One of his descendants, Elizabeth Domaoal-Basanes, received the award.
Leaders of the 1965 Delano grape strike Larry Itliong and Philip Vera Cruz were also awarded the Gawad Migrante.
Itliong and Vera Cruz mobilized thousands of Filipino farm workers in Delano, California, then the lowest-paid workers. Eventually, Mexican-Americans joined, resulting in the formation of the United Farm Workers of America in August 1966. The strike lasted until 1970 and paved the way for a collective bargaining agreement with the table-grape growers, representing more than 10,000 farm workers.
Itliong served as assistant director of Agricultural Workers Organizing Committee, precursor of the UFW. Later, he became its national boycott coordinator. After the strike, Itliong served as president of the Filipino American Political Alliance, the first national political organization of Filipino-Americans in the US.
Itliong died in 1977 at the age of 63. In Carlson, California, Larry Itliong Day is celebrated every 25th of October, his birthday.
Tony Doroni of the National Alliance for Filipino Concerns (Nafcon-USA) accepted the award. Doroni met Vera Cruz in the 1990s in California. “As an organizer, I look up to Vera Cruz as my model,” he said.
Another union leader, Pedro Calosa, was also given the posthumous award. He led strikes of Filipinos in the plantations in Hawaii in 1924. After the strike, he was deported back to the Philippines. By 1929, he started organizing the Ilocano Colorum of peasants. He led the Tayug Uprising on January 11, 1931 against feudal exploitation. He was killed by state forces in 1967.
In a video, Ruby Calosa Torio-Marquez, granddaughter of Calosa, thanked Migrante International for giving recognition to Calosa’s service to the Filipino people.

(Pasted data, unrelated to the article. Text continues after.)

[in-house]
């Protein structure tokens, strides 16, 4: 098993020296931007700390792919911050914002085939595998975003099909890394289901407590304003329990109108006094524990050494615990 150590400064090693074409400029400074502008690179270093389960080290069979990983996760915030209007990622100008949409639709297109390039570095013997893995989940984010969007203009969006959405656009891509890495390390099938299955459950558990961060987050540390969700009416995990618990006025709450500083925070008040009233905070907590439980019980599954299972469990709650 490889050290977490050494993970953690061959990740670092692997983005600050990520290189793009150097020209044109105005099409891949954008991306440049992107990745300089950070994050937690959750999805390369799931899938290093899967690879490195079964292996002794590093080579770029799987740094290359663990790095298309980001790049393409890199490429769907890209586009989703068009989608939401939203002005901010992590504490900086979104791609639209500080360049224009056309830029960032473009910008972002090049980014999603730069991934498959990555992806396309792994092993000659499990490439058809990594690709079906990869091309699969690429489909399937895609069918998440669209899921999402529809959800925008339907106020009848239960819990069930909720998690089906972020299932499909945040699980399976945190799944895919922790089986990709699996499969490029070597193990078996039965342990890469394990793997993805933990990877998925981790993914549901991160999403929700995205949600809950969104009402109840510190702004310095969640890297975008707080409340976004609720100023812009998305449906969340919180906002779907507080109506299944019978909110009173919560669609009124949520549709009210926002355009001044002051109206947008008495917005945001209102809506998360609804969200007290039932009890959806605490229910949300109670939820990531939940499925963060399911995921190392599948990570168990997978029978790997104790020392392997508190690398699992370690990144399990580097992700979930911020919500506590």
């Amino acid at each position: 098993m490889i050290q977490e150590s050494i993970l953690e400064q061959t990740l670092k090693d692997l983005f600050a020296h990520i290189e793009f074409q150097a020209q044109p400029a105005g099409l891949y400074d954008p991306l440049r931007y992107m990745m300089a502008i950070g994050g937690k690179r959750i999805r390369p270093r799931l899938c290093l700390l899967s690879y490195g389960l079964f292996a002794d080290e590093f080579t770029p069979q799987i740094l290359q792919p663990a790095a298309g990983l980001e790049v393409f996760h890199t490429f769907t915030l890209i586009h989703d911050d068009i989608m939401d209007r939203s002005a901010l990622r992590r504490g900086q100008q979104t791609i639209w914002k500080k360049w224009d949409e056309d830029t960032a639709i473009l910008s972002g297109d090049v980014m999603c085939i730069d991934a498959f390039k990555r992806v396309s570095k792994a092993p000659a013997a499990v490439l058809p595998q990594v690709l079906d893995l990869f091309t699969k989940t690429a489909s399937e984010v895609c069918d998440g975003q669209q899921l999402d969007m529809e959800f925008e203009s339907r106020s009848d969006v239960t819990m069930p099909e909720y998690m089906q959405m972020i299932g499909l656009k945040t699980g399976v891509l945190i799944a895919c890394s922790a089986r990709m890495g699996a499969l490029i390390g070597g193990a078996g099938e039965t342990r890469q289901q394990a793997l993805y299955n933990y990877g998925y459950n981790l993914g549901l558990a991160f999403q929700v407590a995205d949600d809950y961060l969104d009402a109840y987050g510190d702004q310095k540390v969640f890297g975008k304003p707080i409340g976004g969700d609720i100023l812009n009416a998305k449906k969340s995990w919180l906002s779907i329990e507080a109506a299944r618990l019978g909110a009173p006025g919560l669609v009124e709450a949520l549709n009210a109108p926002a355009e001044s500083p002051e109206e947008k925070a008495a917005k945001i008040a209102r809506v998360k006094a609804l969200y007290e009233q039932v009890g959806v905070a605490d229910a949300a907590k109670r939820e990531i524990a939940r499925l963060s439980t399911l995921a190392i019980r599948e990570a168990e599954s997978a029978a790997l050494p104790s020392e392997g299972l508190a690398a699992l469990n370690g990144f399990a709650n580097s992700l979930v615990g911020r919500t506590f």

Migrante International also gave tribute to the organizations that served as precursors to the founding of the global alliance of OFW organizations. Before the establishment of Migrante International in 1996, these organizations led the campaigns of OFWs for decent wages, better working conditions, freedom from discrimination and abuse, among others.
In 1984, eleven migrant organizations in Hong Kong stood up against former President Ferdinand Marcos’s Executive Order 857 mandating all OFWs to remit through the Philippine banking system 50 to 70 percent of their basic salary. They formed United Filipinos Against Forced Remittance (Unfare), a tactical alliance against Marcos’s directive. The alliance led internationally-coordinated actions that compelled Marcos to revoke EO 857.
On Mayo 12, 1985, the United Filipinos in Hong Kong (Unifil- HK), one of the prime movers behind the alliance, was formally launched with a more strategic perspective of mobilizing migrant workers for their rights and welfare.